In this regard, he pointed out that the concern is not so much in the amount of regulation and in the quality of the same and the success when setting the strategy.In this regard, he pointed out that one of the most perverse effects of fragmented regulation is that it is not consistent and remarked that if a coherent regulation is achieved, the risks derived from the amount will have a lower importance.

In addition, it influenced the importance of the strategy so that, on the one hand, innovation and competitive market game are promoted, and, on the other, an innovation based on values and principles."The amount is not the problem, but the quality and consistency of the regulatory strategy," he insisted.

For his part, Álvarez said that on Facebook, as an industry, they bet on a regulation that seeks transparency, accountability and that is respectful of values.In this regard, he added that it must rely on four legs: that it is based on principles, that is based on the risk, that is flexible and adaptable and that it is "consistent".

Bet on collaboration

Specifically, he highlighted the attention that the CE has given to the comments sent regarding the risks for industry and academy in public consultation, something that does not always happen.In addition, he celebrated that he was advised to create test spaces or sandboxes so that the regulation is the result of a joint work and have the ability to "correct the shot" when necessary, given that there are uses of AI that can not yet be provided.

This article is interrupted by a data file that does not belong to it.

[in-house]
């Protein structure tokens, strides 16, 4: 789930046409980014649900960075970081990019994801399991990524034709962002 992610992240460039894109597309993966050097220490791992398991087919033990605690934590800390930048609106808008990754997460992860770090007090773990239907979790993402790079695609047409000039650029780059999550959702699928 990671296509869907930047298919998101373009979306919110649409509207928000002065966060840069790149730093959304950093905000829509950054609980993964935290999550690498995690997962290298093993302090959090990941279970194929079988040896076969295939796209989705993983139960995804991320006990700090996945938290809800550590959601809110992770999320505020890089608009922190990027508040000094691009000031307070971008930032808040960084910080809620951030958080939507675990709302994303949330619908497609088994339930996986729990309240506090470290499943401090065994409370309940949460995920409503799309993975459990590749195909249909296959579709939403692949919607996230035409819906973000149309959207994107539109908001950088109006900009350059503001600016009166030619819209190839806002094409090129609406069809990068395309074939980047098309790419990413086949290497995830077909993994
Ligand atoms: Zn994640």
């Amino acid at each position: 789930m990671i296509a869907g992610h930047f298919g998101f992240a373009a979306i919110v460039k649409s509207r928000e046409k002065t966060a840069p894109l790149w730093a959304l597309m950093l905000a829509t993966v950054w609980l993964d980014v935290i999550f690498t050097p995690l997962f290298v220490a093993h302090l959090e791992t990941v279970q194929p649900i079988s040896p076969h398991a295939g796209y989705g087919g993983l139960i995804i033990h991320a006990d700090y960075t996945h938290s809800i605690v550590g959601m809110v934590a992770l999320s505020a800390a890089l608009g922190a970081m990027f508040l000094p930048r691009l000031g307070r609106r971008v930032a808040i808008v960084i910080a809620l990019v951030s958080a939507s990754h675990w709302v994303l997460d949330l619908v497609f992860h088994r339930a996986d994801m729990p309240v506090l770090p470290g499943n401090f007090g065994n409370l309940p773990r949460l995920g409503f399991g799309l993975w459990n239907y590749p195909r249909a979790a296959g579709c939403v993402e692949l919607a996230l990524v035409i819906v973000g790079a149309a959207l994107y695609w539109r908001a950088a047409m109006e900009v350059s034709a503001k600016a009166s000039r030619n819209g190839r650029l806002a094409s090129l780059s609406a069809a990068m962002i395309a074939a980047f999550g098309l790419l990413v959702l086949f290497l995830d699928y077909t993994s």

Thus, Álvarez stressed that we are entering such a disruptive world that a "high degree of consensus" is needed around regulation, which must be "everyone's job and not against each other".In addition, he added that this must be innovative, not only as technology, but in the way in which politics is done.In his opinion, for a sandbox to work there must be incentives to be used by industries.

He also urged to take advantage of tools that already exist to regulate the use of AI, since it is not always necessary to create new bodies that can lead to duplicate efforts and even generate contradictory regulations."It's about taking advantage of what we have and seeing how we can use it," he said.

In this sense, Artigas celebrated that the technological sector is collaborating a lot with the European Commission in these debates, not only because it affects the future of its business, but also for the change of social perception, which makes it possible for things that are possible byLaw, but that people do not tolerate.

Thus, he stressed that the development of AI will not be the same in all parts of the world, but remarked that the joint work that is being carried out in Europe suggests that the industry is concerned about regulation and because developmentTechnological has coherence with values and principles.

Regarding the differences in regulation between the different regions, Álvarez pointed out that, although the regulatory international harmonization will never be possible, globalization has allowed more convergence to be thought.In fact, he assured that there are great elements that unite Europe and the United States regarding values and respect for the law.

For example, he pointed out that the social scoring that prohibits European regulation probably causes the same restlessness in the old continent as in the United States."We have many elements in common to work in a model where none of the aforementioned principles is strange on both sides of the ocean.That doesn't mean it's easy, "he said.